ICC drops war crimes charges against former Central African Republic government minister

ICC drops war crimes charges against former Central African Republic government minister

THE HAGUE, Nethlerlands (AP): The International Criminal Court announced Thursday it was dropping some 20 charges including murder, extermination, deportation, torture, and persecution against a former government minister from the Central African Republic, citing a lack of evidence and available witnesses.

Karim Khan, the chief prosecutor at the court based in The Hague in the Netherlands, issued a statement saying he was withdrawing all charges against Maxime Jeoffroy Eli Mokom Gawaka because there were “no longer any reasonable prospects of conviction at trial.”

Mokom, 44, was accused of coordinating operations of the anti-Balaka, a mainly Christian group that fought against the predominantly Muslim Seleka rebel group. The fighting left thousands dead and displaced hundreds of thousands in 2013 and 2014.

During a pretrial hearing in August, Mokom’s defense team told judges that prosecutors had already uncovered evidence that could exonerate Mokom, even before his arrest in neighboring Chad in 2022.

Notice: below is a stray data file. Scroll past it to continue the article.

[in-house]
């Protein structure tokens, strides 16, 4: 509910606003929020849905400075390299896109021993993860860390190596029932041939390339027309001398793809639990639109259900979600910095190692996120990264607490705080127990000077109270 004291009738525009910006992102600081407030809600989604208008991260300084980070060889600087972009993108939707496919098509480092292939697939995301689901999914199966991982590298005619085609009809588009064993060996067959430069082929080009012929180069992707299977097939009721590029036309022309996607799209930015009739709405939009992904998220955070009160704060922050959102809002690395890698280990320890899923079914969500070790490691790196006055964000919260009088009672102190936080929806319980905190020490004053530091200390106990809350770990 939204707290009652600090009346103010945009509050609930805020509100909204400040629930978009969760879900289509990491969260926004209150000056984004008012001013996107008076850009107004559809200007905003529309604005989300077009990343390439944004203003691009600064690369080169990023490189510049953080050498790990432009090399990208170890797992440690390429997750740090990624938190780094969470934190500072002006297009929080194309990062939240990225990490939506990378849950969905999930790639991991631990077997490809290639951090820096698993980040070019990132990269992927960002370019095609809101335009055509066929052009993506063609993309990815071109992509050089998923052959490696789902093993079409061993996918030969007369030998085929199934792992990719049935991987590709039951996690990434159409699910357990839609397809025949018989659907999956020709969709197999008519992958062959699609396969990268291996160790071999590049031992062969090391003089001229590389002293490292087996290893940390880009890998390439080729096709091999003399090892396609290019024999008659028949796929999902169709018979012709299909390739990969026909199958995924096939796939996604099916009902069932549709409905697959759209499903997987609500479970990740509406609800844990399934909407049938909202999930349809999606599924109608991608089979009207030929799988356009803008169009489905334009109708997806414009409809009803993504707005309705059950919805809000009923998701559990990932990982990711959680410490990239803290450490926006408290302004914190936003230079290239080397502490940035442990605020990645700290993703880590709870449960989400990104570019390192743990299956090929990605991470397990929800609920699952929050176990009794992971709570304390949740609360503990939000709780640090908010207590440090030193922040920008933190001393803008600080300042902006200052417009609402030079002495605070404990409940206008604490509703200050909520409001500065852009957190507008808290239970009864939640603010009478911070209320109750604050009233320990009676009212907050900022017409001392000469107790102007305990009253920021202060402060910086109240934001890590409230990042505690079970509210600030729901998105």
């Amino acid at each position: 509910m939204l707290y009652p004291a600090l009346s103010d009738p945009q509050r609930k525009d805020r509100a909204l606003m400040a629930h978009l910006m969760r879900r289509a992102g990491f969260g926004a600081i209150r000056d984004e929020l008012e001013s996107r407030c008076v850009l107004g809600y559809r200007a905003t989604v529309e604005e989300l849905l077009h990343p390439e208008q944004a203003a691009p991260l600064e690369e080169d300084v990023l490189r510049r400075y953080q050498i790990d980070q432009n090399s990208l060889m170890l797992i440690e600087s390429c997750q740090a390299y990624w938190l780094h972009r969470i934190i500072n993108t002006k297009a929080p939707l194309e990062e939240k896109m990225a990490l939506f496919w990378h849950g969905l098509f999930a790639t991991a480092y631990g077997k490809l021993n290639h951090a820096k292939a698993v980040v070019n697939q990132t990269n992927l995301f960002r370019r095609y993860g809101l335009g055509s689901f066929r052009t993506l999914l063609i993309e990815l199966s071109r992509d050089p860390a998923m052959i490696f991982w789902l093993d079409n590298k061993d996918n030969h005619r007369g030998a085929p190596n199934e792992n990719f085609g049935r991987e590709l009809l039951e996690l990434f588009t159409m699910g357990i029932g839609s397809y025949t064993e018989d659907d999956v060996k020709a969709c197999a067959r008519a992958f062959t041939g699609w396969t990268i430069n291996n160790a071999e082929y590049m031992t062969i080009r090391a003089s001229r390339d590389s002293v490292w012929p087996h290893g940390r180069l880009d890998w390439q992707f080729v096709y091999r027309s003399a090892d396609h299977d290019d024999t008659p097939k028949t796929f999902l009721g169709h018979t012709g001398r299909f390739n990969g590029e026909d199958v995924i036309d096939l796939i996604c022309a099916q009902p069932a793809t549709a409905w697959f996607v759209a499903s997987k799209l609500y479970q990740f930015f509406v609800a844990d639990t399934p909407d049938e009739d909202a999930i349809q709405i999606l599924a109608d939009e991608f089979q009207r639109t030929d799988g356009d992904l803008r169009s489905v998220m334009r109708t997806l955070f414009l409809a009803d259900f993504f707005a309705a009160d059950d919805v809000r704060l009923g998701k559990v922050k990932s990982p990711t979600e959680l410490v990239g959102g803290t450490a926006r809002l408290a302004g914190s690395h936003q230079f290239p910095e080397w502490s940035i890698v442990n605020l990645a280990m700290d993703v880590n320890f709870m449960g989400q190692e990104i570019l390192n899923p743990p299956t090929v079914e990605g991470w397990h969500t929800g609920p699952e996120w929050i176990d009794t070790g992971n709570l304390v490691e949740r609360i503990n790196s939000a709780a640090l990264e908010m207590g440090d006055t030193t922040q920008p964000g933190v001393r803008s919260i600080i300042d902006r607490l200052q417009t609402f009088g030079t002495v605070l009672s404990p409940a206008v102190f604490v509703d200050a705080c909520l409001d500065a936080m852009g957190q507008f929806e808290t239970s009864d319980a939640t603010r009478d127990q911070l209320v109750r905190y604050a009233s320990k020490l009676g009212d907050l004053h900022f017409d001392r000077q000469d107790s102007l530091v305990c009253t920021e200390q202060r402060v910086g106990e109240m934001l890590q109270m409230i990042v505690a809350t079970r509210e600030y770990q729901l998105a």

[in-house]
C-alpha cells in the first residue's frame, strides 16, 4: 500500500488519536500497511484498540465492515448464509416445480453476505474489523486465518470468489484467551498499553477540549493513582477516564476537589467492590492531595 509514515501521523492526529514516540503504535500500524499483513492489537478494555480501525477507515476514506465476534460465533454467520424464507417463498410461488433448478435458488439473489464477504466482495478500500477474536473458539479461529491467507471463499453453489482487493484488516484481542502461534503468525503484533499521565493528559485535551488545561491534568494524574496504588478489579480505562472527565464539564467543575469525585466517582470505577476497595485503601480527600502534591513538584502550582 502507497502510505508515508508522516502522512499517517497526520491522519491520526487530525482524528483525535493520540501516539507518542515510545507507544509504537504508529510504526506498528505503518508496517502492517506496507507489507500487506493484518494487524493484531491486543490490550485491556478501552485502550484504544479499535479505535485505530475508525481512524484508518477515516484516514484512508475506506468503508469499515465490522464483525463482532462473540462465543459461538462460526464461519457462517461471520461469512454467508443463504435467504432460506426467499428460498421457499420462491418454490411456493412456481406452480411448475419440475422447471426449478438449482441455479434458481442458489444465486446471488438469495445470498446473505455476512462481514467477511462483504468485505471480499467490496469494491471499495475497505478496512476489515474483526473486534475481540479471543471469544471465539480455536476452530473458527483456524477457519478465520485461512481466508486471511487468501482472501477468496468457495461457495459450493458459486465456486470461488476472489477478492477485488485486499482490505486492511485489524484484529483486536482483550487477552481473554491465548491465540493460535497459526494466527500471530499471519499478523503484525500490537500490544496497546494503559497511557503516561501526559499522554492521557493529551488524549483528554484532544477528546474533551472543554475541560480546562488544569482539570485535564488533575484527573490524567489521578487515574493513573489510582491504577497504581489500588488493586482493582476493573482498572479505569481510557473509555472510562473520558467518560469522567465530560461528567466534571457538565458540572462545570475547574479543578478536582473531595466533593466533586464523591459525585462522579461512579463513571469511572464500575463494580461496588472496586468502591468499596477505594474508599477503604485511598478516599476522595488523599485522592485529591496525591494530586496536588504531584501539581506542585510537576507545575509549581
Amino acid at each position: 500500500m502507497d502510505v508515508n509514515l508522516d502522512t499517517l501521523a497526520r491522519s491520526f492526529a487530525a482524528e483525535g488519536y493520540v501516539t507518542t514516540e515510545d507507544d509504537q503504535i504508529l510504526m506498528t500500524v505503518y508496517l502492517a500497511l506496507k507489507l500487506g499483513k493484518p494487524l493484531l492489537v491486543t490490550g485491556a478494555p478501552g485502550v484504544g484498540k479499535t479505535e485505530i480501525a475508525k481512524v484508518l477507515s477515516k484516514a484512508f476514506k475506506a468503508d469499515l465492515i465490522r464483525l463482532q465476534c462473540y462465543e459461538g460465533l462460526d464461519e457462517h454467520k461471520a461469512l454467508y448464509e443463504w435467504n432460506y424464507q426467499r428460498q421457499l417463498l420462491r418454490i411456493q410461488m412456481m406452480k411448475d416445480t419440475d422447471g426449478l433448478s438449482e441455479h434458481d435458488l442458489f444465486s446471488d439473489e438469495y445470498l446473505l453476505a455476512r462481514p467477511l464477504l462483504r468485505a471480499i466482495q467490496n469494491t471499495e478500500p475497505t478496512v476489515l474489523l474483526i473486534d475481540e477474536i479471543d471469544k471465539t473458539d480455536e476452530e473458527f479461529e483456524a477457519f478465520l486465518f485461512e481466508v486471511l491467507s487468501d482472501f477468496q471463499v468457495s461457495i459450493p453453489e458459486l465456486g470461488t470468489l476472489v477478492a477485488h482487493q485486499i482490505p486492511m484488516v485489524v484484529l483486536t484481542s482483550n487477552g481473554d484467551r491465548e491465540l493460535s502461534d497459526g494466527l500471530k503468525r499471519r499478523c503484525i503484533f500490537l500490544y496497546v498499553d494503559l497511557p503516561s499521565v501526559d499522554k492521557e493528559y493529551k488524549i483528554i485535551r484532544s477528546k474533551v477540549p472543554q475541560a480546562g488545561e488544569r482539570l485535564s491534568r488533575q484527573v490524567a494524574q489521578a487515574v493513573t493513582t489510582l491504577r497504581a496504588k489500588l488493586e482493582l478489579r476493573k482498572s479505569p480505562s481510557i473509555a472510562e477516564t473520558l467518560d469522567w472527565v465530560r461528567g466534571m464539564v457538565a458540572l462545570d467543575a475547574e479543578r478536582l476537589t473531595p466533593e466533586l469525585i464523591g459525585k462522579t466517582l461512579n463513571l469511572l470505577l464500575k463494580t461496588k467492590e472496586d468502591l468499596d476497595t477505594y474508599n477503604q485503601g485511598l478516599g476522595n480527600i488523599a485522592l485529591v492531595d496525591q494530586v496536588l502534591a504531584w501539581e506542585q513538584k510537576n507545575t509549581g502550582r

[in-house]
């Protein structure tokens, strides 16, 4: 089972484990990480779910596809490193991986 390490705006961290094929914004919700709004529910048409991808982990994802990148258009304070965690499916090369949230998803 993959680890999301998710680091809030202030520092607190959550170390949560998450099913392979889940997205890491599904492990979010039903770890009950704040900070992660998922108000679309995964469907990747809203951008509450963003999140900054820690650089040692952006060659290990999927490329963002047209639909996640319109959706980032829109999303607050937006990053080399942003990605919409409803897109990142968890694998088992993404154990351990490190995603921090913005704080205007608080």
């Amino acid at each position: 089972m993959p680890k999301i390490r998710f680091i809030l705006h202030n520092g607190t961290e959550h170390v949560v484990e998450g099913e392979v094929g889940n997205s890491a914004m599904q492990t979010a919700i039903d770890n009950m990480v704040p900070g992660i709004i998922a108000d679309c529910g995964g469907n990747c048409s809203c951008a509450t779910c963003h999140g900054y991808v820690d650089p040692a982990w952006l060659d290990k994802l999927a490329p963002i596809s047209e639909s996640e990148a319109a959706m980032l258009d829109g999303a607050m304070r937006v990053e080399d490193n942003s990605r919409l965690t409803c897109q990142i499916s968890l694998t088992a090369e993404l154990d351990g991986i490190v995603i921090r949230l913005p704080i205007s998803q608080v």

Mokom and his attorneys were unaware the prosecutor was considering dropping the charges. “This took us completely by surprise,” lawyer Philippe Larochelle told the Associated Press.

Khan said he was aware that survivors and their families would likely be disappointed by the news. “I hope many will understand my legal and ethical responsibilities to be guided by the law and the evidence,” he said in his statement.

Mokom is the fourth suspect from the long-running conflict in the mineral-rich but impoverished nation to appear before judges at the global court.

Violence has plagued the Central African Republic since 2013, when Seleka rebels forced then-President Francois Bozize from office. Militias known as anti-Balaka later fought back, also targeting civilians and sending most of the Muslim residents of the capital, Bangui, fleeing in fear.

It is the third time an ICC prosecutor has dropped a case in the court’s 25-year history. Ten years ago, an investigation into post-election violence in Kenya fell apart amid allegations of witness interference. Khan’s predecessor, Fatou Bensouda, withdrew charges against the country’s former President Uhuru Kenyatta in 2015 and another top official in 2013 after accusing Kenya of obstructing the investigation.

In 2022, Bensouda charged Paul Gicheru, a lawyer for another Kenya official involved in the case, with witness tampering. Gicheru died under suspicious circumstances later that year.

Mokom has now spent 19 months at the court’s detention facility in Scheveningen and it is unclear when he will be released. His defense team is considering whether to bring a request for compensation against the court.